Is China harvesting organs from Falun Gong practitioners who are killed in the process? David Kilgour, a former Canadian member of Parliament, and Canadian human rights attorney David Matas admit that they cannot prove or disprove allegations that China has killed thousands of Falun Gong practitioners in order to harvest their organs, but they fear and believe it is happening. So they wrote in a report (investigation.redirectme.net) released this month for the Coalition to Investigate the Persecution of the Falun Gong in China.
China denies the allegations. An embassy spokesman reminded me that U.S. officials toured a site in Shenyang allegedly used for these operations, but a U.S. State Department official said they found "no evidence that the site is being used for any function other than as a normal public hospital." The official U.S. position on the controversy is that the Bush administration is "concerned" about Chinese persecution of Falun Gong, as well as allegations of organ harvesting.
On the other hand, last year a Chinese health official admitted that the organs of executed prisoners were being sold to foreigners. A new Chinese law now prohibits taking organs without written permission even as China has launched a new fleet of execution vans that are turning lethal injection into a movable feat.
There is no question that China is persecuting Falun Gong members. In 2004, the U.S. State Department reported that, "tens of thousands of practitioners remained incarcerated in prisons, extrajudicial re-education-through-labor camps and psychiatric facilities. Several hundred Falun Gong adherents reportedly have died in detention due to torture, abuse and neglect since the crackdown on the Falun Gong began in 1999."
Falun Gong is a meditative practice sometimes dubbed "Chinese yoga" that practitioner Steve Ispas of Los Altos tells me promotes "truthfulness, compassion and tolerance."
Nonetheless, the People's Republic of China refers to the Falun Gong as an "anti-humanity, anti-society and anti-science cult" and claims that practitioners refuse needed medical treatment which apparently makes it acceptable for the government to jail, and even torture, believers.
You don't have to take the word of Falun Gong members to believe that the Chinese government is killing adherents for their body parts.
China has seen a steep rise in organ transplants over the past six years from 18,500 in six-year period 1994 to 1999 to 60,000 in 2000 to 2005. (That figure was extrapolated from the China Medical Organ Transplant Association.) With no sign of a rise in the number of brain-dead donors and family members donating organs, the report found, "the source of 41,500 transplants for the six-year period 2000 to 2005 is unexplained."
Web sites for Chinese medical facilities demonstrate that it is quick and easy to get a human organ in China. One site boasted, "It may take only one week to find out the suitable (kidney) donor." Maximum wait time: one month. One clinic advertised an average waiting time for a liver of two weeks, another cited an average wait of one week. That's fast service for an operation that requires a fresh, healthy and compatible corpse.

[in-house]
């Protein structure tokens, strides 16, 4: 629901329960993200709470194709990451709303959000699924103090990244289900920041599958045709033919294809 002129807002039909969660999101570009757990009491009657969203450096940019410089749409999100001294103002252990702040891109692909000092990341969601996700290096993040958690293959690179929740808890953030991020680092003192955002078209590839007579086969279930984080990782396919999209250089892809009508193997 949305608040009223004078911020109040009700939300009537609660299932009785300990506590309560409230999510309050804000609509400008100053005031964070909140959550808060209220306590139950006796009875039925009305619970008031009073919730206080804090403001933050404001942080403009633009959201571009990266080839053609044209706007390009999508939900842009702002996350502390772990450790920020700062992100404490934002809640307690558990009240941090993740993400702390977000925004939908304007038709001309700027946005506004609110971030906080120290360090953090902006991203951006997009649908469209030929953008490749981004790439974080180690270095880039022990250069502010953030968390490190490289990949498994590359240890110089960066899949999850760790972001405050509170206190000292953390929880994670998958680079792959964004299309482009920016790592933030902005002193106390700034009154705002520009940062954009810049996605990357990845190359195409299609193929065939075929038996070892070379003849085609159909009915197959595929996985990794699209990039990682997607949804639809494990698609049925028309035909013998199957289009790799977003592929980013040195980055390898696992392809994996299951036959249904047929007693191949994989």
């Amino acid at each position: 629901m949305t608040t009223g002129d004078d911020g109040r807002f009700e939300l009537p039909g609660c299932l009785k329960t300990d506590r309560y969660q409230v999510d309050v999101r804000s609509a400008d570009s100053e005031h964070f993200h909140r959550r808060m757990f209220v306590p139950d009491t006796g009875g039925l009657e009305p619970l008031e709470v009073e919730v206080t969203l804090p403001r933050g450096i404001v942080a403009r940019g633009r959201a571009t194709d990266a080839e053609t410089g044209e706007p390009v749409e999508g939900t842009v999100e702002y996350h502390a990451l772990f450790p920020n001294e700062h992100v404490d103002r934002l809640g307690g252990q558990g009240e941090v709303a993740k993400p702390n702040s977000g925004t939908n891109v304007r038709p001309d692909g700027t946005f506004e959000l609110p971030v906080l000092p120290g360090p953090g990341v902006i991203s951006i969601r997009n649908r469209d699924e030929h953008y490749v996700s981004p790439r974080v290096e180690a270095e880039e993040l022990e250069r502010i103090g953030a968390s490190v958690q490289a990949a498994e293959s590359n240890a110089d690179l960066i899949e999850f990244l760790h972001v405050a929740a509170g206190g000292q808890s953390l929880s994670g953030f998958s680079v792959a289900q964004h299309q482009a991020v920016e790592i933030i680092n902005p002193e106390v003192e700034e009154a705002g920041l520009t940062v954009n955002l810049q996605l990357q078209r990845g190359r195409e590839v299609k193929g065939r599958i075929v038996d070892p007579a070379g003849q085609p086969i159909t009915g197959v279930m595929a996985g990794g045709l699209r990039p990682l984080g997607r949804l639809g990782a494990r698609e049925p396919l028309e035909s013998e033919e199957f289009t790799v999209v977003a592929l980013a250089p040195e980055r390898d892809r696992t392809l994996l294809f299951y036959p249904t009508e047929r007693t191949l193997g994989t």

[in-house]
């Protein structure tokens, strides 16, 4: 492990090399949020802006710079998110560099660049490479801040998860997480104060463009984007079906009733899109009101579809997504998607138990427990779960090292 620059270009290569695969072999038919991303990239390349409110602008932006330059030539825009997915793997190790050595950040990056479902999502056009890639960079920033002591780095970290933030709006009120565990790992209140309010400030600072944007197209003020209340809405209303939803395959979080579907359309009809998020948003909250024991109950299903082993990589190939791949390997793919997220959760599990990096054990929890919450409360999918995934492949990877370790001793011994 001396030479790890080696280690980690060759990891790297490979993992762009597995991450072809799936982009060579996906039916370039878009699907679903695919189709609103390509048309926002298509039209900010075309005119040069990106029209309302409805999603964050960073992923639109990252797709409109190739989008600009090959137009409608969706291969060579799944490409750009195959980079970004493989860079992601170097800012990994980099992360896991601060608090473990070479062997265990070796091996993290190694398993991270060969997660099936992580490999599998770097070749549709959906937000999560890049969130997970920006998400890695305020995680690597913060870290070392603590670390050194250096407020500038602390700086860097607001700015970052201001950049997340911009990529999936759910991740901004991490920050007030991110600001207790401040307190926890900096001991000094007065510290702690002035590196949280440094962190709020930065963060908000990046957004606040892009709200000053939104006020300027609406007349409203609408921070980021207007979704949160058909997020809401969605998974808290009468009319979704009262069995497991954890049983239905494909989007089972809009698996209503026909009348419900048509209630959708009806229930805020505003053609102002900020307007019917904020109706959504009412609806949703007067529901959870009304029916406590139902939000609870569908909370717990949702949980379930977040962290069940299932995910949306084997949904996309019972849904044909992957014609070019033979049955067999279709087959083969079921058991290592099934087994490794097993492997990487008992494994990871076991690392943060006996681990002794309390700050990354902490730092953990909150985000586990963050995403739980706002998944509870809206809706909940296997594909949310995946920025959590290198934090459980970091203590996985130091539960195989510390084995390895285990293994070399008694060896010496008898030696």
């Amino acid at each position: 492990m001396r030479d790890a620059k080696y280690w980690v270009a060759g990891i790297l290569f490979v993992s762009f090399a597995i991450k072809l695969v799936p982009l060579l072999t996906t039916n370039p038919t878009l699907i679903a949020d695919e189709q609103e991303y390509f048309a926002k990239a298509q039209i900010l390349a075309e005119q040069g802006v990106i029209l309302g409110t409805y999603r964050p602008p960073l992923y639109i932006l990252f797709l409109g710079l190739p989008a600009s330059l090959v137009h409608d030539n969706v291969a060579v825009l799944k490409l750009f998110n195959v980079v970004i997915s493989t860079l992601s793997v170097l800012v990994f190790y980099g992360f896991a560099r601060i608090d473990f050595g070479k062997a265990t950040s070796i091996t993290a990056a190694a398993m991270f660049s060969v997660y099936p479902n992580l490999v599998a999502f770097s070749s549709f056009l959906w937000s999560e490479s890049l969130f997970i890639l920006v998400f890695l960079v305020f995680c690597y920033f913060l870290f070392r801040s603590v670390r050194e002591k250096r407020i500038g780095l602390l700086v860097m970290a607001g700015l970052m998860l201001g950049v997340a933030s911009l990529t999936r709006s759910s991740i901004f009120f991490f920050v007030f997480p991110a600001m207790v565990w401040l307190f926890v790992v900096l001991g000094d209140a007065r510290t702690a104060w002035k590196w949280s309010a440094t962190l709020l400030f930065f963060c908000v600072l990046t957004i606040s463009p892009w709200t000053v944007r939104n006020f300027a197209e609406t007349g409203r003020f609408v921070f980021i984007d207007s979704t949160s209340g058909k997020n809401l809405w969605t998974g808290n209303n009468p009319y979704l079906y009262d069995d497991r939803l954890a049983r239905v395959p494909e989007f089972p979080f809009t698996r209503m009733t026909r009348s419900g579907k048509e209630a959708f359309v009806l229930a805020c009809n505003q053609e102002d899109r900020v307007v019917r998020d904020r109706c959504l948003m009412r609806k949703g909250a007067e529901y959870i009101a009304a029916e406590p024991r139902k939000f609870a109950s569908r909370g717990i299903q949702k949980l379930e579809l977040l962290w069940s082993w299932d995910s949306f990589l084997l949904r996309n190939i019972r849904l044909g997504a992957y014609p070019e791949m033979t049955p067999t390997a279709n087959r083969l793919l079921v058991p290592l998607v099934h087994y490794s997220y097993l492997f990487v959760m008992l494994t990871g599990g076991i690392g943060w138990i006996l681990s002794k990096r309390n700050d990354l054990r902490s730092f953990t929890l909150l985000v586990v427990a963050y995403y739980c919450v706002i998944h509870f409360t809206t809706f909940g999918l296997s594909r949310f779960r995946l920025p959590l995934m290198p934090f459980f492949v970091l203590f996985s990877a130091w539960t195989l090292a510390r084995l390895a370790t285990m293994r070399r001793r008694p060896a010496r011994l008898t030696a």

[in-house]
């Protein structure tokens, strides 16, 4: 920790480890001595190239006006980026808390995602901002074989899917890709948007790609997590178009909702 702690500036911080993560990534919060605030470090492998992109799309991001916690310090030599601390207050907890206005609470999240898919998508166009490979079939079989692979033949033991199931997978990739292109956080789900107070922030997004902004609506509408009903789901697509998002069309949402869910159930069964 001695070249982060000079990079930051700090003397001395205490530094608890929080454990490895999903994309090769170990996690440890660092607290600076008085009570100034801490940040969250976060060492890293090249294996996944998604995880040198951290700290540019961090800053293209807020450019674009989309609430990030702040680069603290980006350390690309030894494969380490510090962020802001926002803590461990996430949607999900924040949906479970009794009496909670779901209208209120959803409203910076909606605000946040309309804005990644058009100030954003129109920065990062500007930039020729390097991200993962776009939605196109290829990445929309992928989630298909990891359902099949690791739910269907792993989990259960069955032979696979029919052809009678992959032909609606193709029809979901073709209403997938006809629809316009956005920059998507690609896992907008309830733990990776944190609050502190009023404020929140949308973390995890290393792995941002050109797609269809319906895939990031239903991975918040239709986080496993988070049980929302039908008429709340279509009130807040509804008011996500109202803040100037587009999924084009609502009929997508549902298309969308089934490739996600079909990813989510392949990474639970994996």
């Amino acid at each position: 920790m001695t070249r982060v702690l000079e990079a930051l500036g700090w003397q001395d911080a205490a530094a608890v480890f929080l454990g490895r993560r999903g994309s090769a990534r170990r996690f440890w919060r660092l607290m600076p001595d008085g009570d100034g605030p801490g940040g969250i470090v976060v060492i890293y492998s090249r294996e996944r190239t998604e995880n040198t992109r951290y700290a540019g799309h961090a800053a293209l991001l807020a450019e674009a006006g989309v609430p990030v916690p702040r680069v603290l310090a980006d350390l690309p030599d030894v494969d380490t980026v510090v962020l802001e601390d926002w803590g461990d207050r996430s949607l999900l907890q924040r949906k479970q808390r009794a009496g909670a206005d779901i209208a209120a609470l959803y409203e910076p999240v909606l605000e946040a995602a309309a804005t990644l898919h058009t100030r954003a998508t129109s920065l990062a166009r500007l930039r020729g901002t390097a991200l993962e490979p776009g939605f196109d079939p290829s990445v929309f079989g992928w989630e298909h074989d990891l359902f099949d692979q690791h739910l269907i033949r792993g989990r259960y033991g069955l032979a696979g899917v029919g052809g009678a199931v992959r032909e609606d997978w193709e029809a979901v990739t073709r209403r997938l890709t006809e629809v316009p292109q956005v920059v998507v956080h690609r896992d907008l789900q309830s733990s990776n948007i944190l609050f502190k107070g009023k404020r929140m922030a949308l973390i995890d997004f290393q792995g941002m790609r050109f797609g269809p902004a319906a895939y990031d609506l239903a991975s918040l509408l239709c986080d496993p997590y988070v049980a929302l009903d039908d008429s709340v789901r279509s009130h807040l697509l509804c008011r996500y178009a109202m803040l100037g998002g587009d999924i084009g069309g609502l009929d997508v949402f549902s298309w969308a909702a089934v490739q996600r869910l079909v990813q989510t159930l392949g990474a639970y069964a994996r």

The median waiting time in Canada for an organ was 32.5 months in 2003.
The report also relied on testimony from witnesses, including a woman who claims her ex-husband harvested corneas from some 2,000 Falun Gong members. The report also cited transcripts of phone calls to Chinese hospitals in which doctors offered healthy organs from live Falun Gong donors.
America has a role in China's human-parts boom. As The Chronicle reported in April, a San Mateo father of six plunked down $110,000 and then walked away with someone else's liver. He didn't bother to find out if the donor was an executed prisoner; but after the fact, he did go online to inform other affluent Americans of how they can buy fresh Chinese organs.
Speaking on the phone from Washington, Kilgour told me that while the buyer of Chinese organs may tell himself that his organ donor was a criminal, who was going to be executed anyway, he believes that when foreigners buy a kidney, a Chinese official then "chooses a healthy Falun Gong practitioner who would die in the process of giving you a new kidney."
Kilgour and Matas penned 17 recommendations to thwart what they believe is happening. Among them, nations need to pass laws that require doctors to report patients who obtain trafficked organs; and medical groups should not invite Chinese transplant surgeons to conferences. Meanwhile, if the People's Republic of China wants to convince the world that it is not harvesting organs from Falun Gong members, it needs to allow human-rights organizations to inspect re-education camps and interview prisoners.
According to the report, one transplant doctor volunteered to a caller that he had 10 "beating hearts" available at his hospital. If Western democracies do nothing; if they continue allow their citizens to buy Chinese organs from unwilling donors, the developing world threatens to devolve into one big organ bazaar with human life itself as a hot commodity available to the highest bidder.